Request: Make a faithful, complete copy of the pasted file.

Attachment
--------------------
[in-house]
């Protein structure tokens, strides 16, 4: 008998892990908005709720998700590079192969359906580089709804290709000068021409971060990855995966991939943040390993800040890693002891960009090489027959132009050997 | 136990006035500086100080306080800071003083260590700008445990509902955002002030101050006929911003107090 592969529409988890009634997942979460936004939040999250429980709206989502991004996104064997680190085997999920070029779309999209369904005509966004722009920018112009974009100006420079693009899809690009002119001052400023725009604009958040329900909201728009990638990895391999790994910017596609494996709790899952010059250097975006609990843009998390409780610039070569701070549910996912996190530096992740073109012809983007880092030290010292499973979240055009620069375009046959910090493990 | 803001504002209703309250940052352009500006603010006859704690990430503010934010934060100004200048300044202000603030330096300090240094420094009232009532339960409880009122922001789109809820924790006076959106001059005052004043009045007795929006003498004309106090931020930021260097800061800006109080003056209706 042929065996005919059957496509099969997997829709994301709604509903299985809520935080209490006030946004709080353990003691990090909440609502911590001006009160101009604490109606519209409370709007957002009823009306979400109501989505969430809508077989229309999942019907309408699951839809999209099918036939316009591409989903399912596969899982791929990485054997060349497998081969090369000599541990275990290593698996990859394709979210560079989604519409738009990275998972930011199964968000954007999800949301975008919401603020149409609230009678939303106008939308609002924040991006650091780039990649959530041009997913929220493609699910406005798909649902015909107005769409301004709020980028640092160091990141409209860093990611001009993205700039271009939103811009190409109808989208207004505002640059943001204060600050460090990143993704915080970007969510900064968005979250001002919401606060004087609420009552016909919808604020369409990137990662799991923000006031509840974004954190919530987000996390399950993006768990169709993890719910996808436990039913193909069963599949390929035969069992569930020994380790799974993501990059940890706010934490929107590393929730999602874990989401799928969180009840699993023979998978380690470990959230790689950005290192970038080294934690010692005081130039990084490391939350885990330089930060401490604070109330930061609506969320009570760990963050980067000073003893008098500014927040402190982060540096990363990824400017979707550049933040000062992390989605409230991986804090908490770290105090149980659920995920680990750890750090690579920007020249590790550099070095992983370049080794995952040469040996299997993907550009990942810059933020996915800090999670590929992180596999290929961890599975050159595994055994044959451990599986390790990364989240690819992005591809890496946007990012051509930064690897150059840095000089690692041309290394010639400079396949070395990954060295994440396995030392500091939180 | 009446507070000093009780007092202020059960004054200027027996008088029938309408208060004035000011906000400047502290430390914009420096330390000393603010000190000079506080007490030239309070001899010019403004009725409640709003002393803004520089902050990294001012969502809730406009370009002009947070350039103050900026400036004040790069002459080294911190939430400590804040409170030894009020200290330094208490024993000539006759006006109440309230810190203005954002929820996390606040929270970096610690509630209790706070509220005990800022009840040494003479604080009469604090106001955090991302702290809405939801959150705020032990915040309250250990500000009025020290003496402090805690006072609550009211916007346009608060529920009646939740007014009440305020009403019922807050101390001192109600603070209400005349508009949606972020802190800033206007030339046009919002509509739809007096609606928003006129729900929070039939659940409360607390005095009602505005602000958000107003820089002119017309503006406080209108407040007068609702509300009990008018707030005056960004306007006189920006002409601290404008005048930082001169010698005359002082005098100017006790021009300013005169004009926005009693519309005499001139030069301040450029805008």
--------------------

[in-house]
């Protein structure tokens, strides 16, 4: 008998892990908005709720998700590079192969359906580089709804290709000068021409971060990855995966991939943040390993800040890693002891960009090489027959132009050997 | 136990006035500086100080306080800071003083260590700008445990509902955002002030101050006929911003107090 592969529409988890009634997942979460936004939040999250429980709206989502991004996104064997680190085997999920070029779309999209369904005509966004722009920018112009974009100006420079693009899809690009002119001052400023725009604009958040329900909201728009990638990895391999790994910017596609494996709790899952010059250097975006609990843009998390409780610039070569701070549910996912996190530096992740073109012809983007880092030290010292499973979240055009620069375009046959910090493990 | 803001504002209703309250940052352009500006603010006859704690990430503010934010934060100004200048300044202000603030330096300090240094420094009232009532339960409880009122922001789109809820924790006076959106001059005052004043009045007795929006003498004309106090931020930021260097800061800006109080003056209706 042929065996005919059957496509099969997997829709994301709604509903299985809520935080209490006030946004709080353990003691990090909440609502911590001006009160101009604490109606519209409370709007957002009823009306979400109501989505969430809508077989229309999942019907309408699951839809999209099918036939316009591409989903399912596969899982791929990485054997060349497998081969090369000599541990275990290593698996990859394709979210560079989604519409738009990275998972930011199964968000954007999800949301975008919401603020149409609230009678939303106008939308609002924040991006650091780039990649959530041009997913929220493609699910406005798909649902015909107005769409301004709020980028640092160091990141409209860093990611001009993205700039271009939103811009190409109808989208207004505002640059943001204060600050460090990143993704915080970007969510900064968005979250001002919401606060004087609420009552016909919808604020369409990137990662799991923000006031509840974004954190919530987000996390399950993006768990169709993890719910996808436990039913193909069963599949390929035969069992569930020994380790799974993501990059940890706010934490929107590393929730999602874990989401799928969180009840699993023979998978380690470990959230790689950005290192970038080294934690010692005081130039990084490391939350885990330089930060401490604070109330930061609506969320009570760990963050980067000073003893008098500014927040402190982060540096990363990824400017979707550049933040000062992390989605409230991986804090908490770290105090149980659920995920680990750890750090690579920007020249590790550099070095992983370049080794995952040469040996299997993907550009990942810059933020996915800090999670590929992180596999290929961890599975050159595994055994044959451990599986390790990364989240690819992005591809890496946007990012051509930064690897150059840095000089690692041309290394010639400079396949070395990954060295994440396995030392500091939180 | 009446507070000093009780007092202020059960004054200027027996008088029938309408208060004035000011906000400047502290430390914009420096330390000393603010000190000079506080007490030239309070001899010019403004009725409640709003002393803004520089902050990294001012969502809730406009370009002009947070350039103050900026400036004040790069002459080294911190939430400590804040409170030894009020200290330094208490024993000539006759006006109440309230810190203005954002929820996390606040929270970096610690509630209790706070509220005990800022009840040494003479604080009469604090106001955090991302702290809405939801959150705020032990915040309250250990500000009025020290003496402090805690006072609550009211916007346009608060529920009646939740007014009440305020009403019922807050101390001192109600603070209400005349508009949606972020802190800033206007030339046009919002509509739809007096609606928003006129729900929070039939659940409360607390005095009602505005602000958000107003820089002119017309503006406080209108407040007068609702509300009990008018707030005056960004306007006189920006002409601290404008005048930082001169010698005359002082005098100017006790021009300013005169004009926005009693519309005499001139030069301040450029805008």